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Utsunomiya, 1952 and 2019

This is a set of rephotographs that I took in Utsunomiya, Tochigi, Japan in April 2019. I’ve been taking rephotographs for a decade and wrote a bit about it in my article Traveling Photography.

The originals of Utsunomiya were a bundle of post cards I purchased online. They were made for sale to visitors to Japan as it recovered after World War 2.

Utsunomiya Futaarayama Jinjya

This shrine sits above the old central Utsunomiya and Orion-Doori pedestrian mall. In fact this shrine predates the city – the city was built at its entrance. Legend has it that the shrine started in the 300s. In 838 Futaarayama moved to its current location.

The main building here was rebuilt in 1877. It was destroyed by fire and earthquake many times before that.

Locals call the shrine by its nickname, Futaarasan.

Tochigi Prefecture Capital Building

This is the Tochigi capital building (栃木県庁, Tochigi kencho). It was constructed in 1938. It survived World War 2 despite a brutal fire bombing of Utsunomiya on July 12, 1945.

It was moved in 2008 and renamed the Showa Building. The Showa period in Japan was 1926-1989. The current capital building, Tochigi’s fourth, was built in its place.

Utsunomiya’s Kenchoumae

This is the intersection of Center Street (中央通り, Chuo Doori) and Main Street (大通り, Oo Doori). In the distance is the prefectural capital building for Tochigi.

Although most streets don’t have names in Japan, in contrast most signalized intersections do. Usually there is a crossing name sign hanging where an American would expect a street name sign. This intersection is called Kenchoumae, “In front of prefecture capital” (県庁前).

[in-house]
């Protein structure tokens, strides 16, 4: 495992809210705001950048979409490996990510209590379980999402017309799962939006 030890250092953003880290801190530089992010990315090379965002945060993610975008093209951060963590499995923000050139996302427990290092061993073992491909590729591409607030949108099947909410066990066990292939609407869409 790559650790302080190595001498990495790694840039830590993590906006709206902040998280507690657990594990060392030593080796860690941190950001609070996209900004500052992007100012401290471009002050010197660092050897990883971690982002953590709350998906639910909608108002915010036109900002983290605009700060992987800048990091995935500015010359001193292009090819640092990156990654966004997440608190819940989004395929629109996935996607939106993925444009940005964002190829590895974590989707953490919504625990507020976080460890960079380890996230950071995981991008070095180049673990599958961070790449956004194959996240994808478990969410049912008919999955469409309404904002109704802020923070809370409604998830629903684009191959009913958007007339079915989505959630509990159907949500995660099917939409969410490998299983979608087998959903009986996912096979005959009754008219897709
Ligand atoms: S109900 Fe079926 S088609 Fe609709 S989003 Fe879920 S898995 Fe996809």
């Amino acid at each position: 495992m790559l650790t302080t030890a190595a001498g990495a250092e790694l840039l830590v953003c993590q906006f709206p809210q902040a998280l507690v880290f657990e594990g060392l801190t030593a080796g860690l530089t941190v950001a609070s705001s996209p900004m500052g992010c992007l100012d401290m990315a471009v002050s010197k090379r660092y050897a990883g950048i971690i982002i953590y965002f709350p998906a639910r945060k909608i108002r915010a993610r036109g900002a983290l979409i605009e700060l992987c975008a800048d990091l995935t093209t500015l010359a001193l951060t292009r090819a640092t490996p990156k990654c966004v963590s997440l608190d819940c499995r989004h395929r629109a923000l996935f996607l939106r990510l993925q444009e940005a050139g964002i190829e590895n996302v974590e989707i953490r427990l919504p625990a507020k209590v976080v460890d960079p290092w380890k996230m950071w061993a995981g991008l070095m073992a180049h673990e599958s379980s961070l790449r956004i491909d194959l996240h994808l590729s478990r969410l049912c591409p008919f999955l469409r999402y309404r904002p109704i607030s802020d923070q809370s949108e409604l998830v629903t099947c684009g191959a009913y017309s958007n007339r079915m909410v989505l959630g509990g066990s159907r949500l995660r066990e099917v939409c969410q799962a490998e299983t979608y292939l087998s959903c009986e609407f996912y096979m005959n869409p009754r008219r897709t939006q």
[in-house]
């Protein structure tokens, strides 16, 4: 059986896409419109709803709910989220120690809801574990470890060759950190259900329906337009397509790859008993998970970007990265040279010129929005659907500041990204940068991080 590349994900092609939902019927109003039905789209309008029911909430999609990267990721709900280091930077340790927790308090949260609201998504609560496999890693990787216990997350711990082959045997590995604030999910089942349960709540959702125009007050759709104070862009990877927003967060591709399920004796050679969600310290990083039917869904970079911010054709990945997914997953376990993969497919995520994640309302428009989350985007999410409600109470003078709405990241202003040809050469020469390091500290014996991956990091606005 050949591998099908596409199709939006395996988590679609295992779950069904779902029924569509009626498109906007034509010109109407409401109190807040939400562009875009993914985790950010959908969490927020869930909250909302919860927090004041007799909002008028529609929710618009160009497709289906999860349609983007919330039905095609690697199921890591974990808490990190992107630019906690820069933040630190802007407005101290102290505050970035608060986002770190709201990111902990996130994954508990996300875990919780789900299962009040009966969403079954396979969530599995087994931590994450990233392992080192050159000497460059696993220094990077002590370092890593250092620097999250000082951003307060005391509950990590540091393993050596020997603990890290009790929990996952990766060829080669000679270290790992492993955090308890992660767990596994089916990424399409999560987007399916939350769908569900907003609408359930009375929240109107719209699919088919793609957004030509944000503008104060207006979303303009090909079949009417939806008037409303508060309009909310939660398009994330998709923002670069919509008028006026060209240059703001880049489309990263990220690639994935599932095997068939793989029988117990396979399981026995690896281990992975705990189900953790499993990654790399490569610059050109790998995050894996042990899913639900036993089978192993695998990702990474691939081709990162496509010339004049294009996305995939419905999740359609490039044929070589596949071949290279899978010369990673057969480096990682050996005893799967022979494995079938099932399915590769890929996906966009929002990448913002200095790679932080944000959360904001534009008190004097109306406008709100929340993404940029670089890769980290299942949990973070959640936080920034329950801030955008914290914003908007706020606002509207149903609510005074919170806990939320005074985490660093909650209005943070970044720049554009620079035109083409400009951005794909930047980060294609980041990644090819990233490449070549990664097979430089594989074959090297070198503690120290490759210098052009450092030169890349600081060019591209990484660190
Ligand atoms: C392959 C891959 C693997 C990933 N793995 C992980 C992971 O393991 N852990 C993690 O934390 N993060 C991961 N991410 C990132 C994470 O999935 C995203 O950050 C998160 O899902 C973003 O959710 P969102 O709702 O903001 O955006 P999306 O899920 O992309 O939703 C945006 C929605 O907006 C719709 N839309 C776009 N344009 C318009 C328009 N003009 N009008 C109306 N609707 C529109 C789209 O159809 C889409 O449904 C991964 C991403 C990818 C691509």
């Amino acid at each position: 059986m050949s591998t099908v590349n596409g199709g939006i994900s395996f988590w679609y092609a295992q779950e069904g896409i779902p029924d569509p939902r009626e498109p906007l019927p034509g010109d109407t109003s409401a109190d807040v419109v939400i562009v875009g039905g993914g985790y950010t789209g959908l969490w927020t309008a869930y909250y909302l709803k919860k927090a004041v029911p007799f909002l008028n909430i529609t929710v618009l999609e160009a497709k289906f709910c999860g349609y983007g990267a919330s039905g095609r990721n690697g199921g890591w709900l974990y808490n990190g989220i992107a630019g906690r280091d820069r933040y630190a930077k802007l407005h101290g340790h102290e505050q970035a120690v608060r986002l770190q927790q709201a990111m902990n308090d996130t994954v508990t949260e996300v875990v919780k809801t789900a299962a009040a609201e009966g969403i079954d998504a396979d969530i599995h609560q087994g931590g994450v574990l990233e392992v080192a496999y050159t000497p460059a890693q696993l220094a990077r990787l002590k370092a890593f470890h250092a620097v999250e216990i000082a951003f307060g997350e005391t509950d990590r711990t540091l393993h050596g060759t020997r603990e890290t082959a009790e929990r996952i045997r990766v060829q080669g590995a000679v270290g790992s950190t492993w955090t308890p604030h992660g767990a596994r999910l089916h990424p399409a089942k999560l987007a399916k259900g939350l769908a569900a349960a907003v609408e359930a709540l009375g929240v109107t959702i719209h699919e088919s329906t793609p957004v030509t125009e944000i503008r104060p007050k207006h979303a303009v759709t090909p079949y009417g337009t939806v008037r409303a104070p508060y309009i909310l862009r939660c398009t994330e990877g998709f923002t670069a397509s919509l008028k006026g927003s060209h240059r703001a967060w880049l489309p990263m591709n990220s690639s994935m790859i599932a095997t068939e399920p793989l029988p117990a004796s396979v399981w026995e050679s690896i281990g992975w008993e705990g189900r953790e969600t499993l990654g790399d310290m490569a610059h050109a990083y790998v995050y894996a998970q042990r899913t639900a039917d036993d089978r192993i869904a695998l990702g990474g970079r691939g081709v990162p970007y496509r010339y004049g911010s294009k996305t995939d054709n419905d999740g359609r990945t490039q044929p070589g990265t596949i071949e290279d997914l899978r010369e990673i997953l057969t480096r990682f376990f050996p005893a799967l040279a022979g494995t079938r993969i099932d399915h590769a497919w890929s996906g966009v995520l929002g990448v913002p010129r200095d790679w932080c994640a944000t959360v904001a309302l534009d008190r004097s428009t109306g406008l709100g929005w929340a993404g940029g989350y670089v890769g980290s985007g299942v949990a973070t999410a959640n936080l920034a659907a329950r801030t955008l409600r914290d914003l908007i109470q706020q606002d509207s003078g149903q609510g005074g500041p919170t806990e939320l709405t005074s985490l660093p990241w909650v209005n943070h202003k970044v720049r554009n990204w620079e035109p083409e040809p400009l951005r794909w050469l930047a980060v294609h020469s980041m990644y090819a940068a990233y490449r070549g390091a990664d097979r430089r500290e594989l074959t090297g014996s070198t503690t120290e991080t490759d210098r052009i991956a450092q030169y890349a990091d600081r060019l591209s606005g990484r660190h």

Up Center Street a few blocks the Tochigi capital building can be seen in 1952. On the left was the offices of Tochigi’s Shimotsuke News. Coming towards us on Center Street was a Plymouth Cambridge. I used that car to roughly date the photos, since it was manufactured from 1951-1953. Maybe this is actually 1955 or so?

Another slight inaccuracy in my work can be seen in the car sizes. The white car on the left is a Daihatsu Hijet. The Hijet is 58 inches wide, to the Cambridge’s 72 inches. The scale is a bit off.

Earlier I mentioned the napalm and incendiary bombing by the US Army Air Corps in 1945. The epicenter was back to the right of the photographer just 250 meters from Kenchoumae Intersection. It was at Utsunomiya Central Elementary School, one of the few landmarks visible through cloud cover that night.

There are a few more postcards in the set that I did not rephotograph yet. You can see them on Flickr. It’s not easy to find old photos of Utsunomiya. I hope you enjoy them.

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